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Best TV show released the year you were born

  • Best TV show released the year you were born

    The past 20 years or so are known as the “New Golden Age of Television,” or “Peak TV.” Options abound for great TV—from network and cable channels to streaming services such as Netflix, Amazon, Hulu, and now Disney+. There seems to be a little something for everyone these days on the small screen and there looks to be no end in sight.

    While not every year of television has been part of either the first (1940s–1950s) or current Golden Age, there have always been outstanding and award-winning shows. Between the comedic brilliance of Lucille Ball on "I Love Lucy" (1951–57) to Westerns such as "The Rifleman" (1958–63) or recent favorites like "Game of Thrones" (2011–19) and “Stranger Things” (2016–present), television has consistently produced noteworthy programs.

    With the recent proliferation of on-demand and streaming, now more than ever we have access to a variety of domestic and international series, whether full runs, limited, or anthology. The best part of enjoying these shows (or reviewing them) is that we need not be present at the original time of airing, with the option to watch days, weeks, months, and even years after the fact.

    Stacker has compiled a list of the best TV shows released over the last 70 years, pulling data from IMDb and ranking series by user ratings. To be considered, shows from 1950 to 1989 had to have at least 1,000 IMDb user votes, and shows from 1990 to 2019 had to have at least 5,000 user votes. Any shows that shared top ratings for a single year were chosen based on which one had the most IMDb votes. The year 1953 had to be calculated using a lower vote threshold since there were no shows with 1,000 user votes or more. The ratings were current as of Jan. 29, 2020.

    Taking it all the way from 1950 to 2019, here are the top shows for each year.

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  • 1950: What's My Line? (1950–1967)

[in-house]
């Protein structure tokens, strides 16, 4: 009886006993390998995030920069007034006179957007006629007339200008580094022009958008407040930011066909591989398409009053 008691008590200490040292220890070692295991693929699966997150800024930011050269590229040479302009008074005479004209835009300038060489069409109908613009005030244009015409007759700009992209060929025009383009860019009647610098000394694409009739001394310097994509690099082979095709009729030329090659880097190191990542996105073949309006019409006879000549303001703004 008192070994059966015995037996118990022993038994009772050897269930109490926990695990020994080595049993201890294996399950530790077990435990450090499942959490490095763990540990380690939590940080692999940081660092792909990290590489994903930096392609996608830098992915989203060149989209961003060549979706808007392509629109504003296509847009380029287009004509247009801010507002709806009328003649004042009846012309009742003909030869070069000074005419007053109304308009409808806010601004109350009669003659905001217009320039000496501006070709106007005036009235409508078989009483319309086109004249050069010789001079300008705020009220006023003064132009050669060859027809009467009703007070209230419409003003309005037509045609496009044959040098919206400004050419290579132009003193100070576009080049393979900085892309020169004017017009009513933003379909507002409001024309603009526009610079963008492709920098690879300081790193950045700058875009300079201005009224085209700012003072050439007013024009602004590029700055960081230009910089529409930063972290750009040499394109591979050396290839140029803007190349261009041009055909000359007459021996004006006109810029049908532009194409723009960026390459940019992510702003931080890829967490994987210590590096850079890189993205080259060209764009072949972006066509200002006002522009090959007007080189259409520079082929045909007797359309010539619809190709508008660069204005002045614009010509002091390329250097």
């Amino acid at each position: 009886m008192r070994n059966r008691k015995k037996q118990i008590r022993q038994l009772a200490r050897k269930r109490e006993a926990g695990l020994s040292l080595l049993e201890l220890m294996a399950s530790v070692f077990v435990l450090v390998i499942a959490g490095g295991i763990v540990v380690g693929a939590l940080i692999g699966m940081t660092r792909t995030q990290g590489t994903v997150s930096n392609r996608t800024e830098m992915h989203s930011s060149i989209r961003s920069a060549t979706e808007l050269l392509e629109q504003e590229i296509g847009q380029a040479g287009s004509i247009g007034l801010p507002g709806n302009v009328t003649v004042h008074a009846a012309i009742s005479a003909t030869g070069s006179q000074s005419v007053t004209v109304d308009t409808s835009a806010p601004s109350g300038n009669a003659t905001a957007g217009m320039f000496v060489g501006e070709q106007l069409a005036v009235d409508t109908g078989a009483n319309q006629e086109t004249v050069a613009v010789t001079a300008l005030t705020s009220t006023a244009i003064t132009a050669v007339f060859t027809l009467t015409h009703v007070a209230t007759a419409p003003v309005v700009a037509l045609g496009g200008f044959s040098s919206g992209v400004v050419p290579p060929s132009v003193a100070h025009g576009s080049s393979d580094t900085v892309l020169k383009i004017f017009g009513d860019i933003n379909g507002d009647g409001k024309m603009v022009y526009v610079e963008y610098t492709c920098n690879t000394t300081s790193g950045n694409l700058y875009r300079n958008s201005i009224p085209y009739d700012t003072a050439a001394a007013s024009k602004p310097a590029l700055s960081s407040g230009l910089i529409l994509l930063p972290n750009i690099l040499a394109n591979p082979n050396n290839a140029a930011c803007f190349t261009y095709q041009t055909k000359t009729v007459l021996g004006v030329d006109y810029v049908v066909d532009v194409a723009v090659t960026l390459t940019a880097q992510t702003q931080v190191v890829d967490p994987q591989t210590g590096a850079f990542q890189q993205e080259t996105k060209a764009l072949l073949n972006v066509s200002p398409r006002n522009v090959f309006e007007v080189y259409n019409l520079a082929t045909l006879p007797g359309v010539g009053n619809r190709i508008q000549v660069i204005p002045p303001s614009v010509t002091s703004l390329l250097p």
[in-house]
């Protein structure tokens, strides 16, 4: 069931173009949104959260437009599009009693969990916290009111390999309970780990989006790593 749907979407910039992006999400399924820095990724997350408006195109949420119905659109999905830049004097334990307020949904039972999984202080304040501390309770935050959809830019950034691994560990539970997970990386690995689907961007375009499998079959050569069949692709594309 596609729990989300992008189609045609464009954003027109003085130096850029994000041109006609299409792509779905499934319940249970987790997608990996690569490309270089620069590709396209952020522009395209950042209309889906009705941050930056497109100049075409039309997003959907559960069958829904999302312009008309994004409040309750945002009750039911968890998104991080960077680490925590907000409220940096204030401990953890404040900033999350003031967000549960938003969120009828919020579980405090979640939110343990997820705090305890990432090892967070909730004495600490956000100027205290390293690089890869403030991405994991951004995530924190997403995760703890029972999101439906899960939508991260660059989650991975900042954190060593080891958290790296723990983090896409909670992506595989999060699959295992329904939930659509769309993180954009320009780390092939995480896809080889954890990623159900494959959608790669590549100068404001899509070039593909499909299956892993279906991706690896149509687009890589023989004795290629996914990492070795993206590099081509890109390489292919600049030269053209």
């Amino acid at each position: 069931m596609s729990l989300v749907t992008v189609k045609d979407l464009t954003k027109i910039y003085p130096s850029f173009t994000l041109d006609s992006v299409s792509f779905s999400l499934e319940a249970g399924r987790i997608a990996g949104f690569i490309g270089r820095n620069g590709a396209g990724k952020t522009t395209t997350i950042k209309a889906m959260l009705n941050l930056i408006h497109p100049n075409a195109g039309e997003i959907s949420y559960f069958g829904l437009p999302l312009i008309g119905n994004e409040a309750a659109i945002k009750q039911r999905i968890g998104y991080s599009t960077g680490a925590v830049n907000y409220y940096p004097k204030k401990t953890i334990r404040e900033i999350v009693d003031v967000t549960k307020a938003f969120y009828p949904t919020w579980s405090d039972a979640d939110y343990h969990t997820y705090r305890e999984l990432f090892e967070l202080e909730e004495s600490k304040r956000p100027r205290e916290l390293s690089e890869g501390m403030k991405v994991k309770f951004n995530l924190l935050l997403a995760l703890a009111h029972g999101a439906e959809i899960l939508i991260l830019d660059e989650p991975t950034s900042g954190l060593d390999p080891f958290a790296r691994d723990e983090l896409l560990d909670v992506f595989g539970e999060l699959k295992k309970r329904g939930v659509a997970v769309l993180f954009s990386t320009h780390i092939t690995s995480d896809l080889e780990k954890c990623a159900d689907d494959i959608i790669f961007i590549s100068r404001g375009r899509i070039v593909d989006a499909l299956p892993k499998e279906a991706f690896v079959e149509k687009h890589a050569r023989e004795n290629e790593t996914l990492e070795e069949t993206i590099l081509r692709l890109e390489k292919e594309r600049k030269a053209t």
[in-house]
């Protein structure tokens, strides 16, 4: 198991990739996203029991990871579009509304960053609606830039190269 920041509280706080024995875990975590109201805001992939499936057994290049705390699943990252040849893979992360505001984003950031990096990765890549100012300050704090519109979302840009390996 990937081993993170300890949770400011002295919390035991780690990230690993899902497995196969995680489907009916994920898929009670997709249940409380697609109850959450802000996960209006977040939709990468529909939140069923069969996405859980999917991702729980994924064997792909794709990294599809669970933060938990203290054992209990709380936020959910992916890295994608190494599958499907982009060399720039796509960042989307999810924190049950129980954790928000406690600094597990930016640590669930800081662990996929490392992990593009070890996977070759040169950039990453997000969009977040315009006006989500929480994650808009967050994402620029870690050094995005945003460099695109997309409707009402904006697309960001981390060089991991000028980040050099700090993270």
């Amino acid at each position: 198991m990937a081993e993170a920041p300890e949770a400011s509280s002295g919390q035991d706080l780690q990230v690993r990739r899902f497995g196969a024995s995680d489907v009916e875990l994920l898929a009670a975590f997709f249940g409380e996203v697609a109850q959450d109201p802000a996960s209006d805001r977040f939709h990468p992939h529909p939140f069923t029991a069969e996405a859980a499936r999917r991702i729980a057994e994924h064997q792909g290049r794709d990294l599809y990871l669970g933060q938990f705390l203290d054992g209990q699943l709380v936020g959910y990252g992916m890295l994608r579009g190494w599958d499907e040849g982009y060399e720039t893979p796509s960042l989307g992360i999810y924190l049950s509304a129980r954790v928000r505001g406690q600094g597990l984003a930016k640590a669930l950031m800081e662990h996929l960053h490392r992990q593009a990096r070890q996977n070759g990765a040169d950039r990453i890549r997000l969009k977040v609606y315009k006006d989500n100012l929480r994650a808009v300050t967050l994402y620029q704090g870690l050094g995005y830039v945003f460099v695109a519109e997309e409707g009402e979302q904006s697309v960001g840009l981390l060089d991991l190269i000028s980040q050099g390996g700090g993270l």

- IMDb rating: 8.6
    - IMDb user votes: 1,272
    - Stars: John Daly, Arlene Francis, Bennett Cerf, Dorothy Kilgallen

    One of the longest-running game shows in prime-time network television, "What's My Line?" captivated audiences by having a panel of leading professionals ask contestants yes or no questions to determine their occupation. There was always a celebrity mystery guest, and panelists were required to don a blindfold while the celebs attempted to disguise their voices. The show ran from 1950 to 1967, and fans can still catch episodes on Amazon Prime.

  • 1951: I Love Lucy (1951–1957)

    - IMDb rating: 8.4
    - IMDb user votes: 21,400
    - Stars: Lucille Ball, Desi Arnaz, Vivian Vance, William Frawley

    Long before women comedians were the norm, Lucille Ball was keeping viewers in stitches with her crazy antics and perfectly timed wit. With her sidekick, Ethel (Vivian Vance), and real-life husband, Desi Arnaz, Lucy's weekly escapades were always a hoot, and the series has remained a favorite through the years. Episodes are still available on the Hallmark channel and Hulu.

  • 1952: Adventures of Superman (1952–1958)

    - IMDb rating: 7.7
    - IMDb user votes: 3,163
    - Stars: George Reeves, Noel Neill, John Hamilton, Bill Kennedy

    Running from 1952 to 1958, the series featuring the Man of Steel was one of the first shows to bring superheroes directly into people's homes. Episodes aired in black and white for the first two years, then went to color for the final four. Actor George Reeves made history as the first "real " Superman, which inspired the feature film "Hollywoodland," a dramatization of the creation of the show and of Reeves, who died in 1959.

  • 1953: Person to Person (1953–1961)

    - IMDb rating: 8.3
    - IMDb user votes: 116
    - Stars: Edward R. Murrow, Charles Collingwood